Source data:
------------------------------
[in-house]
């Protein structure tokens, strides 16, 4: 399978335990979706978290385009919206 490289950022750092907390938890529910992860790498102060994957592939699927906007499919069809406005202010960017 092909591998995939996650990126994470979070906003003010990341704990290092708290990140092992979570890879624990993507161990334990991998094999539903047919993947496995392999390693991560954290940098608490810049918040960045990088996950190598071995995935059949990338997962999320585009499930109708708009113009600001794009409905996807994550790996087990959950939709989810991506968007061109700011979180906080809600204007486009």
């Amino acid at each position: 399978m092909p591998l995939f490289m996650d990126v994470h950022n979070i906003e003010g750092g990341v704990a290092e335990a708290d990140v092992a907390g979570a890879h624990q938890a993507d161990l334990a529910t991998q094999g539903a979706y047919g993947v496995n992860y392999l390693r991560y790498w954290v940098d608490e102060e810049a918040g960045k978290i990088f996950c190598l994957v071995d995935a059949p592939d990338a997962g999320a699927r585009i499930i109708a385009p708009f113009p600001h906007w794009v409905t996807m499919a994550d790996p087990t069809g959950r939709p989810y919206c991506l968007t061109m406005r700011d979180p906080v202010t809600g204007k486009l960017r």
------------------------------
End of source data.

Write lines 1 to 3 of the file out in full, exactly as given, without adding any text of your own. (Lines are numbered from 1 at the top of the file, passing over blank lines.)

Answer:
[in-house]
């Protein structure tokens, strides 16, 4: 399978335990979706978290385009919206 490289950022750092907390938890529910992860790498102060994957592939699927906007499919069809406005202010960017 092909591998995939996650990126994470979070906003003010990341704990290092708290990140092992979570890879624990993507161990334990991998094999539903047919993947496995392999390693991560954290940098608490810049918040960045990088996950190598071995995935059949990338997962999320585009499930109708708009113009600001794009409905996807994550790996087990959950939709989810991506968007061109700011979180906080809600204007486009």
């Amino acid at each position: 399978m092909p591998l995939f490289m996650d990126v994470h950022n979070i906003e003010g750092g990341v704990a290092e335990a708290d990140v092992a907390g979570a890879h624990q938890a993507d161990l334990a529910t991998q094999g539903a979706y047919g993947v496995n992860y392999l390693r991560y790498w954290v940098d608490e102060e810049a918040g960045k978290i990088f996950c190598l994957v071995d995935a059949p592939d990338a997962g999320a699927r585009i499930i109708a385009p708009f113009p600001h906007w794009v409905t996807m499919a994550d790996p087990t069809g959950r939709p989810y919206c991506l968007t061109m406005r700011d979180p906080v202010t809600g204007k486009l960017r």